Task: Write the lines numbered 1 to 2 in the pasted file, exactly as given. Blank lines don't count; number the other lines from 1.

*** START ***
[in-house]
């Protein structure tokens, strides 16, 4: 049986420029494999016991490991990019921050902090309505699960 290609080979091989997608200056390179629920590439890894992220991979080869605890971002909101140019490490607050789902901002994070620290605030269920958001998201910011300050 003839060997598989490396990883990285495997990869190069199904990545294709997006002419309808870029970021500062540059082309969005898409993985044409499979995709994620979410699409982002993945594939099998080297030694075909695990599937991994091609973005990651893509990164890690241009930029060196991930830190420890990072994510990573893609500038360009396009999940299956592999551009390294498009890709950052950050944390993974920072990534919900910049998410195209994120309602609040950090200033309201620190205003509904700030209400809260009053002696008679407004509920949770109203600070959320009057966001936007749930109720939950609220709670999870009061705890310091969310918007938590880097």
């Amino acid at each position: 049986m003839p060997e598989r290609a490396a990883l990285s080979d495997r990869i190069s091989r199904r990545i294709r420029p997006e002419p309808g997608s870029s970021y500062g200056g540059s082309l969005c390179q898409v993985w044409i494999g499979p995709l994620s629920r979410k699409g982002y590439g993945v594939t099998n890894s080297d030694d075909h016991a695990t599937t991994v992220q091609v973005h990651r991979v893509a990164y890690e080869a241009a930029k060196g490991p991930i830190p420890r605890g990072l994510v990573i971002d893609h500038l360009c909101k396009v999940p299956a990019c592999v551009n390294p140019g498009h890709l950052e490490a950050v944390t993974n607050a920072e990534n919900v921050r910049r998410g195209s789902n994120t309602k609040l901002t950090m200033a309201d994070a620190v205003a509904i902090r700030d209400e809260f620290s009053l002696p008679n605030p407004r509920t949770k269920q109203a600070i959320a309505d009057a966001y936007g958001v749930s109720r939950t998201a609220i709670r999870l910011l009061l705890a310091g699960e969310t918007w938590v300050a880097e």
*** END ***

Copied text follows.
[in-house]
């Protein structure tokens, strides 16, 4: 049986420029494999016991490991990019921050902090309505699960 290609080979091989997608200056390179629920590439890894992220991979080869605890971002909101140019490490607050789902901002994070620290605030269920958001998201910011300050 003839060997598989490396990883990285495997990869190069199904990545294709997006002419309808870029970021500062540059082309969005898409993985044409499979995709994620979410699409982002993945594939099998080297030694075909695990599937991994091609973005990651893509990164890690241009930029060196991930830190420890990072994510990573893609500038360009396009999940299956592999551009390294498009890709950052950050944390993974920072990534919900910049998410195209994120309602609040950090200033309201620190205003509904700030209400809260009053002696008679407004509920949770109203600070959320009057966001936007749930109720939950609220709670999870009061705890310091969310918007938590880097």